and no combinations of three or more nontouching loops. only one combination of two nontouching loops. no node being encountered more than once. respectively. For example. and its gain is s21. There are two paths from bs to b1. The Smith Chart performs a highly useful translation between the distributed and lumped models and is used to predict circuit and system behavior. There are three individual loops. are similar to lumped models in many respects because they are related to the input impedance and output impedance. Therefore. the two sparameters typically represented using Smith Charts. Loop gain is the product of the branch multipliers around the loop. A loop is a path that originates and terminates on the same node. s 11 and s 22 . and a forward path is a path connecting the input node to the output node. Path gain is the product of all the branch multipliers along the path. the value of ∆ for this network is ( ) s11 s12 s21 s22 Sparameters & Smith Charts Test & Measurement Application Note 951 SParameter Techniques ∆ = 1 − (s11 ΓS + s 21 s12 ΓL ΓS + s 22 ΓL ) + s11 s 22 ΓL ΓS The transfer function from bs to b2 is therefore s 21 b2 = bs ∆ Invented in the 1960’s. where no node is encountered more than once.4 21 H Network Calculations with Scattering Parameters A path is a continuous succession of branches. . their path gains are s21s12ΓL and s11 respectively. Sparameters are a way to combine distributed design and distributed measurement. in Figure 3 there is only one forward path from bs to b2.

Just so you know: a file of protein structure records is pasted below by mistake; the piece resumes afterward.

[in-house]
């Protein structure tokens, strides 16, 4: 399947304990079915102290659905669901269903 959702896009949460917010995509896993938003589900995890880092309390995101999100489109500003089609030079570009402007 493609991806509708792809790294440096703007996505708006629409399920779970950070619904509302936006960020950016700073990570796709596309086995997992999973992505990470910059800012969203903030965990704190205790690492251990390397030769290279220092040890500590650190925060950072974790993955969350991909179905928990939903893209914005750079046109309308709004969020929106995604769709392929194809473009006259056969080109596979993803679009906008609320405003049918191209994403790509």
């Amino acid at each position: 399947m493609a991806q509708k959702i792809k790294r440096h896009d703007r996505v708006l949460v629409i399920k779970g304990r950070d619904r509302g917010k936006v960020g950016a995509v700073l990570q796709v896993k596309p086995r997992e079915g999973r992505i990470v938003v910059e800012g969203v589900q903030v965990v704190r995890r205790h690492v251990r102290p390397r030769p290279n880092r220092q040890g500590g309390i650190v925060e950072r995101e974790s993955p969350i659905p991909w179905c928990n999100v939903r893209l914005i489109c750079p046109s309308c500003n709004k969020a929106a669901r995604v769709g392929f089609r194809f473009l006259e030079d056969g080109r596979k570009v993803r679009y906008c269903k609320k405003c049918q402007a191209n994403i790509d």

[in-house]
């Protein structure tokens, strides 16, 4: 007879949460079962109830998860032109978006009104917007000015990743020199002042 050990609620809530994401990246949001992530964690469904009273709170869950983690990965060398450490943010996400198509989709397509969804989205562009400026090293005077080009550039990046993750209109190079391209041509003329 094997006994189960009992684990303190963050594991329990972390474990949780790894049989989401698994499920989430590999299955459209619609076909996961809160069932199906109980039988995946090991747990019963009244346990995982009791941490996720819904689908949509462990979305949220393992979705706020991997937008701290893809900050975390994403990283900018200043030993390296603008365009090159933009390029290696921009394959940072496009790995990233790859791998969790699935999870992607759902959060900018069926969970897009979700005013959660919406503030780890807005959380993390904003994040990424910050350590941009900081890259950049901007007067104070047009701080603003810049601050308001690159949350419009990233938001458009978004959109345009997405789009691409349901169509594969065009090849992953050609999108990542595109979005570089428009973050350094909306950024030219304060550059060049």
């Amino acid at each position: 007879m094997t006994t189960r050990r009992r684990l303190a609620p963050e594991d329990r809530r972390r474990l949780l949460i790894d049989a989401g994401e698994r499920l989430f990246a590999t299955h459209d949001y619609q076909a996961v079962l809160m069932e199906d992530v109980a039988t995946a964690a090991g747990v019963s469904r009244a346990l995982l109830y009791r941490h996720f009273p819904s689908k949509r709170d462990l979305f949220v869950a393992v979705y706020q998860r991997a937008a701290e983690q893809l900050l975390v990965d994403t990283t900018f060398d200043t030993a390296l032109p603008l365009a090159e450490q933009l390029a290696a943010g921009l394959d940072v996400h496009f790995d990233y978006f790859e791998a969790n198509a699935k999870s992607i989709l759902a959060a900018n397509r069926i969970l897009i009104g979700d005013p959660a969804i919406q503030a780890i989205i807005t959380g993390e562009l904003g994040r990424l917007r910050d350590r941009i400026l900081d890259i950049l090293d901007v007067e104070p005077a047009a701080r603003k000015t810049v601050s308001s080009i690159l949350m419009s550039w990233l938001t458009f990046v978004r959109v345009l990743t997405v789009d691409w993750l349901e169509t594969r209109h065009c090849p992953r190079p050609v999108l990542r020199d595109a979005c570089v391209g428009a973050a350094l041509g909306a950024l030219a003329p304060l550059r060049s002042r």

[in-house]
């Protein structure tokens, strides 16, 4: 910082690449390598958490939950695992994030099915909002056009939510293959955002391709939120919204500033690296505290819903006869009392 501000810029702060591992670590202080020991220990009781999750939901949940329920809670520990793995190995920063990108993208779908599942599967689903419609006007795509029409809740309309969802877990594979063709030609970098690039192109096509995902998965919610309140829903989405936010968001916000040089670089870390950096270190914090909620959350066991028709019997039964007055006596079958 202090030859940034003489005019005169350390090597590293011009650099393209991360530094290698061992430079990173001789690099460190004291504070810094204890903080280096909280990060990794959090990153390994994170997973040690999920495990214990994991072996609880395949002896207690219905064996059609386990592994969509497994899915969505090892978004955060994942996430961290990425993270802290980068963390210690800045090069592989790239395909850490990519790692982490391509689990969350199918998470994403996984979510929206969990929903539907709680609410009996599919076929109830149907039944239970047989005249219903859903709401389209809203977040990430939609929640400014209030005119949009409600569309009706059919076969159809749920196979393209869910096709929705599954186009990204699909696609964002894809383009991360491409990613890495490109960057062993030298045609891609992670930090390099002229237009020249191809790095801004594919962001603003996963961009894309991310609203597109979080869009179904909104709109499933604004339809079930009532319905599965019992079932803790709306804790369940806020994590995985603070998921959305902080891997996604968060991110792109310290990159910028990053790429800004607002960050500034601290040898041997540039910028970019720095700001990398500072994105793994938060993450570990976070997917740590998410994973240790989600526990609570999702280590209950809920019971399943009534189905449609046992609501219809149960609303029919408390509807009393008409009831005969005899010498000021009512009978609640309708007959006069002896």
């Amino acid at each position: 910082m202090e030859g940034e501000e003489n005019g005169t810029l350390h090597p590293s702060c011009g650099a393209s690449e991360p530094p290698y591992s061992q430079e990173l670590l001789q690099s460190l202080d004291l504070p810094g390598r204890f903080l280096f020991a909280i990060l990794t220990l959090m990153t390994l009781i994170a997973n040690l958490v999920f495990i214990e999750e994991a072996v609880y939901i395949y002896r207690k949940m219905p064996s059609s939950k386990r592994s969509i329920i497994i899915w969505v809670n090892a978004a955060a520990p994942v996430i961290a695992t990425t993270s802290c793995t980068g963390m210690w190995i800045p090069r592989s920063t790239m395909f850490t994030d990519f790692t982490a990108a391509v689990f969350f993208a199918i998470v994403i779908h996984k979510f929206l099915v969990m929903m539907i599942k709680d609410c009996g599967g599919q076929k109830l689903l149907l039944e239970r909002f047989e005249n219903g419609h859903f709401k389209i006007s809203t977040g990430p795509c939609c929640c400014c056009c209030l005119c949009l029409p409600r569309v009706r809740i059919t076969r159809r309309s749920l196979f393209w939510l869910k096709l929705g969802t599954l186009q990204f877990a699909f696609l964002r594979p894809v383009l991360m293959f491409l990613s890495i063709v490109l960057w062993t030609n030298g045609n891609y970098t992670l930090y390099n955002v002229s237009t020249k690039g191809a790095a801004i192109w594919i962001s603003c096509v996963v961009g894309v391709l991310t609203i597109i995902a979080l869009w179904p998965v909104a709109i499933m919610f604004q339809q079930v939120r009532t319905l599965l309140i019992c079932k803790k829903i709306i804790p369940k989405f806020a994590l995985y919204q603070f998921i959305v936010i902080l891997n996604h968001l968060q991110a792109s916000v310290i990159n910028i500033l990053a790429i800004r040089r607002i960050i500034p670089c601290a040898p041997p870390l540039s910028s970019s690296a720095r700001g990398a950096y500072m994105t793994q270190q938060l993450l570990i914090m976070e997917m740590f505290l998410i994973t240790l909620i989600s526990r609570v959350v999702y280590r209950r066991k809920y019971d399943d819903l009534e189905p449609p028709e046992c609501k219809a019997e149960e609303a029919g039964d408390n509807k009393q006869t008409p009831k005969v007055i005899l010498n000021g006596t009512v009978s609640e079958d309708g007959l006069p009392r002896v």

In the following equations. respectively. Transducer power gain: P Power delivered to the load = L Power available from the source PavS P L = P( incident on load) − P( reflected from load) = b 2 (1 − ΓL ) bS 2 2 2 ( 1 − ΓS 2 2 ) 2 2 b2 bS (1 − ΓS )(1 − ΓL ) . the load and source are described by their reflection coefficients ΓL and ΓS.4 GT = PavS = GT = 22 H Network Calculations with Scattering Parameters Test & Measurement Application Note 951 SParameter Techniques Transducer Power Gain Using scattering parameter flowgraphs and the nontouching loop rule. referenced to the real characteristic impedance Z0. it is easy to calculate the transducer power gain with an arbitrary load and source.